An I-beam supplier that guarantees its best customers speedy delivery no matter what, especially in today’s marketplace, isn’t just selling steel – they’re selling a value-added solution: no supply-chain holdups. A concrete brick manufacturer that warrants breakage right through to the end customer is also selling a solution. With perks like these, relationships can last decades.
Reaching this level of business engagement can lead to a fruitful relationship, but it’s not yet going to get your customers to ink your logo onto their bodies.
X-factor adds force to personality
To reach legendary brand status, products need to have the “X” factor, writes Laurence Vincent in his book Legendary Brands. Yes, he writes exclusively about consumer brands, but might there be something that also applies to B2B?
The “X” factor speaks to demonstrating shared values and creating an emotional bond. That brings us very quickly to storytelling, especially for products with far less sex appeal than lipstick. We learned to be humans by listening to stories, maybe even before there were campfires. When it comes to stories, we let down our guards. Perhaps because stories can capture our imaginations. Or they’re less intrusive. Like with any traditional story, characters and heroes must interact with their surroundings in pursuit of a big idea or a challenge that drives the plot.
Start with the people
It is with people that a brand’s stories must begin. Meaningful stories with roots in the brand’s history give them the ring of authenticity. These are honest, sincere stories that people tell within the organization.
Employees must understand the company’s mission, vision, values and brand promise, says brand strategist Martin Roll. They need to know in detail who the target customers are, their needs, expectations, desires and, most importantly, how their own roles in the organisation contribute to delivering the differentiated customer experiences that are so sought after today.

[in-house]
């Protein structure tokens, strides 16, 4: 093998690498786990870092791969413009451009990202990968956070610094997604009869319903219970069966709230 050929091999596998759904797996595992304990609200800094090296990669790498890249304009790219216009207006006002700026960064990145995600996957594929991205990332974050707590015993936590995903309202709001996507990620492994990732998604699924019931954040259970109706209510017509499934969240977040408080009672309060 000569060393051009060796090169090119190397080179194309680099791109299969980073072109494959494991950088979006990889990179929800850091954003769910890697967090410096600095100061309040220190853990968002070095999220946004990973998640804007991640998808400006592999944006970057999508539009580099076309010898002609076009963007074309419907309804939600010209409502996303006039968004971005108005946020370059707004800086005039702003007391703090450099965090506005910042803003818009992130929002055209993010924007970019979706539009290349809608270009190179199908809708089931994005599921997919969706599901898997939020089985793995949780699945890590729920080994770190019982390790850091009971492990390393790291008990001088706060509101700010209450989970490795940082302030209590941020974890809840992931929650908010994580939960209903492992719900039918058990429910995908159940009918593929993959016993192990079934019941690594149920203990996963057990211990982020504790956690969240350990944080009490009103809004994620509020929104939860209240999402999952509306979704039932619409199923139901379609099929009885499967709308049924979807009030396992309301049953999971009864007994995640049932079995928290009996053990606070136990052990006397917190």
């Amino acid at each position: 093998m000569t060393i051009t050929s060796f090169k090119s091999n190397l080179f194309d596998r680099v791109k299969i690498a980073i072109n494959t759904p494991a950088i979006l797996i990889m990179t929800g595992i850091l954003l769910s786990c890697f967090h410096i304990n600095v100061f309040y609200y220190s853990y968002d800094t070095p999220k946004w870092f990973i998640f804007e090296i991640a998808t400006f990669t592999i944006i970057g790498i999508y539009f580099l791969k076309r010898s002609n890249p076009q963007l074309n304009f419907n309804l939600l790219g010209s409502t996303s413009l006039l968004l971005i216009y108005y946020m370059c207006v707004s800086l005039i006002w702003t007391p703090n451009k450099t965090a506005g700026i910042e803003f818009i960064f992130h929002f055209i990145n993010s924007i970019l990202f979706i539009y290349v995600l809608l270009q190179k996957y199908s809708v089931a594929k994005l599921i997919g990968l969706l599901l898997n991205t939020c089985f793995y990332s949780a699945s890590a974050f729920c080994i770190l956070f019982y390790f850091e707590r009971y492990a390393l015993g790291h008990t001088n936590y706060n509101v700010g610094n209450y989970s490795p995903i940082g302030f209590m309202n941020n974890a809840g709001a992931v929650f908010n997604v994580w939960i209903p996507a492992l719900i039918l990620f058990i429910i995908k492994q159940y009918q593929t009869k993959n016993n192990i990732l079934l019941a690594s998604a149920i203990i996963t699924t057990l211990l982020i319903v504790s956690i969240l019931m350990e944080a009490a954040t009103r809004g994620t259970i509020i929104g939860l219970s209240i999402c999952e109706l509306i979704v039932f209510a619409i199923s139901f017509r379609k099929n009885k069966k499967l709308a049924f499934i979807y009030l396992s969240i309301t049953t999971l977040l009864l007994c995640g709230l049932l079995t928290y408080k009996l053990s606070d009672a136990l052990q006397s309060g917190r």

Legendary brands need to create an emotional bond by representing values that are important to buyers. You need to reconsider your marketing plan from a storytelling angle. Think of the emotions you want to awaken in your customers, then execute. Do they want savings, safety, or to feel confidence or pride because they use your brand? Self-perception is the only lever that elicits strong emotions. Can you be the king- or queen-maker for your B2B client? Can you be the one to provide her or him with that chance of a lifetime?
Over 300 brand tattoos to start with
Jason George, a man from Mumbai, has had over 300 of his favourite brands tattooed all over his body in an attempt to create a world record. In a quick scan of portrait photos, I did not find any pure B2B logos among them. I think that’s because B2B brands are 60% about ‘doing’: making, acting, solving etc. The promise is the important part. Logos and imagery are just nice add-ons.
There are more important things in a B2B relationship than logos inked onto the skin. Being in the front row is one of them. Being reachable, expressing clearly-stated values, giving a bit more than expected. Upon those fundamentals, you can start to build your legendary brand.
Keep in mind that no companies buy anything – people do. I haven’t yet seen any deal signed by a company. There’s always somebody’s name on the contract.